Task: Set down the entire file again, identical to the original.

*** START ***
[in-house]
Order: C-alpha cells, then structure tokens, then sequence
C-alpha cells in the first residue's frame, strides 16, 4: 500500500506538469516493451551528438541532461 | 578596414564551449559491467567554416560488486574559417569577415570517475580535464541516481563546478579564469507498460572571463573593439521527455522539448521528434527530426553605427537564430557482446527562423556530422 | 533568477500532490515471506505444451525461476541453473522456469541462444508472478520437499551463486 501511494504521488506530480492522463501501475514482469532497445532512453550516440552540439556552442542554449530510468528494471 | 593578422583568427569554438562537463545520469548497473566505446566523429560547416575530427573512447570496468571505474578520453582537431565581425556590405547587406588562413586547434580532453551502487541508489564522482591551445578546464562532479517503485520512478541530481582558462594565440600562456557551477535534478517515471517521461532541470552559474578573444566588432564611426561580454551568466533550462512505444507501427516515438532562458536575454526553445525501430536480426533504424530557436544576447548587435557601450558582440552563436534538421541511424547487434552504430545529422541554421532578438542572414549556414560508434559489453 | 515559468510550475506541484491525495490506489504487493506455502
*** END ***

[in-house]
Order: C-alpha cells, then structure tokens, then sequence
C-alpha cells in the first residue's frame, strides 16, 4: 500500500506538469516493451551528438541532461 | 578596414564551449559491467567554416560488486574559417569577415570517475580535464541516481563546478579564469507498460572571463573593439521527455522539448521528434527530426553605427537564430557482446527562423556530422 | 533568477500532490515471506505444451525461476541453473522456469541462444508472478520437499551463486 501511494504521488506530480492522463501501475514482469532497445532512453550516440552540439556552442542554449530510468528494471 | 593578422583568427569554438562537463545520469548497473566505446566523429560547416575530427573512447570496468571505474578520453582537431565581425556590405547587406588562413586547434580532453551502487541508489564522482591551445578546464562532479517503485520512478541530481582558462594565440600562456557551477535534478517515471517521461532541470552559474578573444566588432564611426561580454551568466533550462512505444507501427516515438532562458536575454526553445525501430536480426533504424530557436544576447548587435557601450558582440552563436534538421541511424547487434552504430545529422541554421532578438542572414549556414560508434559489453 | 515559468510550475506541484491525495490506489504487493506455502